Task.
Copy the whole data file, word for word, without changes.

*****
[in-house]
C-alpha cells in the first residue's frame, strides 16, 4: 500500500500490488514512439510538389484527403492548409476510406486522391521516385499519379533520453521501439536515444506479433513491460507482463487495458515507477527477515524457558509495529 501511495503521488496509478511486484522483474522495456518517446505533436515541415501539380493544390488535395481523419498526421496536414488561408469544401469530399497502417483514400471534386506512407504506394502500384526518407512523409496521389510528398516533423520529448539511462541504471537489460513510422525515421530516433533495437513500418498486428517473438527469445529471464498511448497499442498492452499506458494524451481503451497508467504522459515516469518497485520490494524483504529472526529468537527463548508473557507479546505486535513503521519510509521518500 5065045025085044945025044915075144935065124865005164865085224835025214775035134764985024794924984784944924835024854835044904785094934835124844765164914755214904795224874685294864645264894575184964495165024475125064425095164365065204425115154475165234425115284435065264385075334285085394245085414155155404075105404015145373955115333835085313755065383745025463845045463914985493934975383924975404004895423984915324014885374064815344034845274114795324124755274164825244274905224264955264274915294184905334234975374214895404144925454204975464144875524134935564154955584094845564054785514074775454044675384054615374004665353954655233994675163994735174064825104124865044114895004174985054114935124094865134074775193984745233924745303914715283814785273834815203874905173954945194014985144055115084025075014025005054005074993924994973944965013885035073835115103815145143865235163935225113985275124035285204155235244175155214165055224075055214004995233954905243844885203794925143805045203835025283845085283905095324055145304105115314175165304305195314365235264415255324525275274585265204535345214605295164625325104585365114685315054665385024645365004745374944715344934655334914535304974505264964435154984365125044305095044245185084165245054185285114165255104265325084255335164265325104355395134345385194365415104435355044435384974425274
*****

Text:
[in-house]
C-alpha cells in the first residue's frame, strides 16, 4: 500500500500490488514512439510538389484527403492548409476510406486522391521516385499519379533520453521501439536515444506479433513491460507482463487495458515507477527477515524457558509495529 501511495503521488496509478511486484522483474522495456518517446505533436515541415501539380493544390488535395481523419498526421496536414488561408469544401469530399497502417483514400471534386506512407504506394502500384526518407512523409496521389510528398516533423520529448539511462541504471537489460513510422525515421530516433533495437513500418498486428517473438527469445529471464498511448497499442498492452499506458494524451481503451497508467504522459515516469518497485520490494524483504529472526529468537527463548508473557507479546505486535513503521519510509521518500 5065045025085044945025044915075144935065124865005164865085224835025214775035134764985024794924984784944924835024854835044904785094934835124844765164914755214904795224874685294864645264894575184964495165024475125064425095164365065204425115154475165234425115284435065264385075334285085394245085414155155404075105404015145373955115333835085313755065383745025463845045463914985493934975383924975404004895423984915324014885374064815344034845274114795324124755274164825244274905224264955264274915294184905334234975374214895404144925454204975464144875524134935564154955584094845564054785514074775454044675384054615374004665353954655233994675163994735174064825104124865044114895004174985054114935124094865134074775193984745233924745303914715283814785273834815203874905173954945194014985144055115084025075014025005054005074993924994973944965013885035073835115103815145143865235163935225113985275124035285204155235244175155214165055224075055214004995233954905243844885203794925143805045203835025283845085283905095324055145304105115314175165304305195314365235264415255324525275274585265204535345214605295164625325104585365114685315054665385024645365004745374944715344934655334914535304974505264964435154984365125044305095044245185084165245054185285114165255104265325084255335164265325104355395134345385194365415104435355044435384974425274